THE NEWFANGLED SUSTAINABILITY


 
What happens when fashion meets unconventional materials? Enters, wearable art.
BY KAVIYA SNEHA

Leather, cotton, silk, and wool are undeniably excellent materials for making garments but a surge in the production of clothes in the recent decades has put an enormous strain on these limited resources, putting a question mark on the sustainability of textile production.
As we step into the new Decade of Action, it is imperative to look for material alternatives. With a great many pieces of clothing winding up in landfill consistently, new biodegradable fabrics are being devised using natural byproducts as a response to fashion’s waste issue. The ascent of veganism across the globe has additionally prompted the need to create a number of cruelty-free, plant-based fibers.
The business of fashion has always been a hotbed for innovation while concurrently being progressive and cyclical. From bots that sew and slice texture to AI calculations that foresee style patterns to VR mirrors in boutiques, technology is mechanizing, customizing, and accelerating every facet of fashion. There is no denying that the ever-evolving smart textiles space has a lot going on and a new revolution in material newness is underway.
While a lot of designers claim to design clothes that have longevity and resist the urge to create single-use or filler items that will feel tired even before they hit the stores, running parallel to that is tons and tons of leather on the runway. Stella McCartney takes the cake for being synonymous with ethical fashion since the launch of her eponymous label. The Queen of Sustainability, as McCartney is called, has been pioneering with a team dedicated to reengineering natural materials to perform like synthetic fabrics, making a case for how designers can be eco-friendly without sacrificing style.
 

 
For far too long, leather has reigned supreme in the world of luxury. Ending the contentious debate of ethical vs fashionable is vegan leather. It is in, and, here to stay. With a developing focus on eco-friendliness, a multitude of trends has universally come under the spotlight in the last few years. One of them is the expanding prominence of faux vegan leather. Celebrity endorsement from the likes of Emma Watson, Miley Cyrus, and Serena Williams has added to its fame, which in turn is making more brands and designers step aboard and get creative with what seems to be the future of fashion.
With recycling no longer a distant part of our lives, a lot of startups are offering a better future for fashion converting ingenious raw materials into wearable artisanal collections that embrace texture, colour, and fun. Working extensively on their synthetic-alternative, several companies are committing to creating fabrics suitable for brands spanning across sectors, from luxury to value fashion brands. It involves constructing waste channels from already discarded textiles and adding factory scraps back into the spinning process. As traditional silk is largely harvested from silkworms, Salvatore Ferragamo has opted for one made from orange peel with a few brands even using lab-grown versions. Derived from an Indian rose bush, rose petal silk is yet another eco-friendly offering. Dyed using organic pigments, the biodegradable fabric is produced using waste petals that are broken down and spun into filaments, resulting in a textile that is lustrous and smooth in touch.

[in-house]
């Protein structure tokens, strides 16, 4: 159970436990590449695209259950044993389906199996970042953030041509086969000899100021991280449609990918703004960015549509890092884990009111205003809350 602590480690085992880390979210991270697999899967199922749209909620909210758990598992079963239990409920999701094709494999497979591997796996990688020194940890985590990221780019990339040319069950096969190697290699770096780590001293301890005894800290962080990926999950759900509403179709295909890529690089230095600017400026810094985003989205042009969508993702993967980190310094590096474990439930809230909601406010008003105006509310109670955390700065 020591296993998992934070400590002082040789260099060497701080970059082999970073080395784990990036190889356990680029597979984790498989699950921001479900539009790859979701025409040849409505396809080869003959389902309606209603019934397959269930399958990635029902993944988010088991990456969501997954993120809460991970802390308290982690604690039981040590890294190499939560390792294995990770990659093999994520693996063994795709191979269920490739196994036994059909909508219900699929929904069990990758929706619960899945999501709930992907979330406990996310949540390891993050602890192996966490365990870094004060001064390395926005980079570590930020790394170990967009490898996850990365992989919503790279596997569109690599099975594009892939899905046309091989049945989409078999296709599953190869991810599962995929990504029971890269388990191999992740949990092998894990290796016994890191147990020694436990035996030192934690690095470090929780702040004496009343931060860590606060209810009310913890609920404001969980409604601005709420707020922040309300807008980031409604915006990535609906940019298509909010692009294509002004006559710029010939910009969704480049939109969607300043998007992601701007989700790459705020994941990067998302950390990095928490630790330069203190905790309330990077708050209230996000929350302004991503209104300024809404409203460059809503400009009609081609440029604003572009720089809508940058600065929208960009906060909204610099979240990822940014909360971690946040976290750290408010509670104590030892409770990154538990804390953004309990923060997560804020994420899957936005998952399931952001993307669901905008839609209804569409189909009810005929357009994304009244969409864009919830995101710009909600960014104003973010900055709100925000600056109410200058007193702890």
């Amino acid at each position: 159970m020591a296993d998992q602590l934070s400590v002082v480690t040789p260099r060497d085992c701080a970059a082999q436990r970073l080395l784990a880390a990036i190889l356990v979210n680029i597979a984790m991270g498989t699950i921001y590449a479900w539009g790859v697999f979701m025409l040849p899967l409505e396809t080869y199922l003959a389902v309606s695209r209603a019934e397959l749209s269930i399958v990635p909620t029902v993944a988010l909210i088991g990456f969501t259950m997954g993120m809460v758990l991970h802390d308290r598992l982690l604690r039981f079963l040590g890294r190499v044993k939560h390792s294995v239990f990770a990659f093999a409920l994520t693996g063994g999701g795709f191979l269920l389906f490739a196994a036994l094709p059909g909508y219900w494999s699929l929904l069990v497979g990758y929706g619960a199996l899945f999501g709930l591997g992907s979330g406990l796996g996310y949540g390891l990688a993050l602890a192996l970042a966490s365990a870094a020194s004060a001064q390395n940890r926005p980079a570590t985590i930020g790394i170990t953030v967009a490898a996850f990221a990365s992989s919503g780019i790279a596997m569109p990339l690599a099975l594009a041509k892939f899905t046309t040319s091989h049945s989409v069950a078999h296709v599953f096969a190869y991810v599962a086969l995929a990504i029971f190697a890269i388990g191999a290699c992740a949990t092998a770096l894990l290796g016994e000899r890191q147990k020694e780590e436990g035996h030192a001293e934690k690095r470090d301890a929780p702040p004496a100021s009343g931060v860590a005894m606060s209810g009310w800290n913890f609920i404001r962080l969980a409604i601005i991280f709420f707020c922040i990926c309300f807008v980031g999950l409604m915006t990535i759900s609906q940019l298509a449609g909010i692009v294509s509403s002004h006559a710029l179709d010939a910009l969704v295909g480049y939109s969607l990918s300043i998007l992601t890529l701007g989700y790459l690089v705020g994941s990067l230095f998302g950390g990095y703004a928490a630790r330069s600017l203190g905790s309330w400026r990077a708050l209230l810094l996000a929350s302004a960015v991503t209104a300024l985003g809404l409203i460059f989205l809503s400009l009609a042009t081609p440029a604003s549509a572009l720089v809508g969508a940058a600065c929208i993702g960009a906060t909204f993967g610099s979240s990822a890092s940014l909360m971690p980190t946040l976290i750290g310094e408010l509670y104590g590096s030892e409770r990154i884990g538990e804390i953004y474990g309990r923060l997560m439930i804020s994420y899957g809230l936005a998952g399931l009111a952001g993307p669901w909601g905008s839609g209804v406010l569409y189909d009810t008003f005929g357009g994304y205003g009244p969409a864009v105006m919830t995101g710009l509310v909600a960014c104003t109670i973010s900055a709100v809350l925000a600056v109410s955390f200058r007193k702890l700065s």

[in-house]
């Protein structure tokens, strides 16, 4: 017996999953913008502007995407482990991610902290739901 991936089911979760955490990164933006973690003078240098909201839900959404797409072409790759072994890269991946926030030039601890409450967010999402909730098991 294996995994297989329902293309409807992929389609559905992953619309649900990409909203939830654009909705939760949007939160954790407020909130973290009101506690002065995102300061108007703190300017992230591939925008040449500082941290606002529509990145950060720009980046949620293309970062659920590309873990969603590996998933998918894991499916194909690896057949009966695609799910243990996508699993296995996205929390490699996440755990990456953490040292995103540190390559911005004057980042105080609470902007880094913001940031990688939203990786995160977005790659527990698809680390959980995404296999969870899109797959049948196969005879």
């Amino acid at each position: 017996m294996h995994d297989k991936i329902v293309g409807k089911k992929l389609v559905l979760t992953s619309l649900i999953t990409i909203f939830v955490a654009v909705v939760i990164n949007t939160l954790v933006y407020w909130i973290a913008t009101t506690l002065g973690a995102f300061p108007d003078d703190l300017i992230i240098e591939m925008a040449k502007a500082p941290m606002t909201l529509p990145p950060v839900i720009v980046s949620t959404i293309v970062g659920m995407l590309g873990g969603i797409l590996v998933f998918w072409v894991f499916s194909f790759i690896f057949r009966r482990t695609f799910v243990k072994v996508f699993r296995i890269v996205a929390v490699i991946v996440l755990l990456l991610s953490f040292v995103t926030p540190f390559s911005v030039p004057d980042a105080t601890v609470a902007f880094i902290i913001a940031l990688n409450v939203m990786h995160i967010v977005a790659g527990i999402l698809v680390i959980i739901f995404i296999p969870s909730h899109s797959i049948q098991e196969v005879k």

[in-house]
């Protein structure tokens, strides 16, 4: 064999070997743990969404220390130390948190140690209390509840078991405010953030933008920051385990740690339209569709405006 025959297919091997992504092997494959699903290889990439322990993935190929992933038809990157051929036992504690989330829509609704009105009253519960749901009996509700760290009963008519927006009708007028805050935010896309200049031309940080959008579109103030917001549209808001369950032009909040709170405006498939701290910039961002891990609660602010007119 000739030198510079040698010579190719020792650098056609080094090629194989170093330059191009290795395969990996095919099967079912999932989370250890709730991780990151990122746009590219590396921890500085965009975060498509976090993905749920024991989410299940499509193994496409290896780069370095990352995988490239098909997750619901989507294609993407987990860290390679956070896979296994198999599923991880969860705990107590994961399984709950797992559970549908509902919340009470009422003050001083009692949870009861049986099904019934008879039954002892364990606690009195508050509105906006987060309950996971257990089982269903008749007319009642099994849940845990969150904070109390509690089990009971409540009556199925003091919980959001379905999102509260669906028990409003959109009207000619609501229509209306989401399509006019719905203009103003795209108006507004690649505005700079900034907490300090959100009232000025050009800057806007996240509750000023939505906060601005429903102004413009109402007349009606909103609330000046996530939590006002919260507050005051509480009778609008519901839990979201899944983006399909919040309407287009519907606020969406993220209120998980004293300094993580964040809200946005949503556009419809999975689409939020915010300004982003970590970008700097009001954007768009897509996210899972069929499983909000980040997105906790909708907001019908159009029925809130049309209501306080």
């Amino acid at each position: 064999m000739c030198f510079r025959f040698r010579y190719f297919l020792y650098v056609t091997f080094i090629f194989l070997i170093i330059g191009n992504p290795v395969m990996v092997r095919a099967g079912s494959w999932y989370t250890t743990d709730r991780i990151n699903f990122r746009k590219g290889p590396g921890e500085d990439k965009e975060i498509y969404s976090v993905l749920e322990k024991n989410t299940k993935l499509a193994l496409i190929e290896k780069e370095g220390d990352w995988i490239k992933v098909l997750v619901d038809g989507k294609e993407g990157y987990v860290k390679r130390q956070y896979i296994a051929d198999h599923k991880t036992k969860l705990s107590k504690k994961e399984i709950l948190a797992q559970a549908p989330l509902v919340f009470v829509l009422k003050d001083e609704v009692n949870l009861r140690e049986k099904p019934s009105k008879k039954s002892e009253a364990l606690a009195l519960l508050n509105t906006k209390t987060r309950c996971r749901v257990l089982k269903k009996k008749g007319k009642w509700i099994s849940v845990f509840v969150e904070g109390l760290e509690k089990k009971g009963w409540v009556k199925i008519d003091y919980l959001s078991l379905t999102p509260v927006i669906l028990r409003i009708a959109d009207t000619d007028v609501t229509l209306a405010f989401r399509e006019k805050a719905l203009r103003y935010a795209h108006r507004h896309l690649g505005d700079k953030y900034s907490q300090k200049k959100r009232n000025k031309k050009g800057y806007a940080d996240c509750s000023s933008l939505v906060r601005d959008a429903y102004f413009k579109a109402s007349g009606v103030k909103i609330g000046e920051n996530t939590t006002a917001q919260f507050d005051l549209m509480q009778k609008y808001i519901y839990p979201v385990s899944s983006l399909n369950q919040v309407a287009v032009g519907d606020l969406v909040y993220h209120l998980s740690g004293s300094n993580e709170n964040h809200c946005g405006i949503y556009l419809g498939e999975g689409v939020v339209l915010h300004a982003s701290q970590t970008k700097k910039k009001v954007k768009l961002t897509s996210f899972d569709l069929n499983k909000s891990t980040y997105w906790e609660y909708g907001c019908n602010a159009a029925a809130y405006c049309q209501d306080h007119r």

Right from the world’s first biodegradable glitter to fabrics made from orange fibres, seaweed or kapok to algae and even using human sweat to grow crystals, startups like Mango Materials, Frumat, BioGlitz among others are the perfect sync of innovativeness and sustainability. Ecoalf, a Spanish brand founded on the ideals of recycling, was born out of a frustration with the excessive use of natural resources and the amount of waste generated by industrialized countries. The avant-garde eco-friendly brand uses post-industrial cotton, worn-out tires, post-consumer plastic bottles, discarded fishing nets and even coffee grinds for their line of apparel and accessories.
Some of the most excitingly experimental fabrics in recent times have been produced from agrarian waste. It takes care of two issues. These textures are efficient in settling wastage brought about by our food consumption and transforming it into resourceful yet natural filaments for the fashion business. Vegan alternatives to conventional animal hides have flooded the market in the last year. Piñatex, a vegan leather made from pineapple leaves, has landed high-profile collaborations with Hugo Boss, Chanel and H&M. The faux hides are made in the Philippines by Ananas Anam, a company based in London and Barcelona that takes advantage of a global waste glut of 40,000 tonnes.
Thanks to a slew of young designers and fabric makers who are revolutionizing the industry with unconventional next-gen materials, what we wear and how it impacts our environment could change forever.

 

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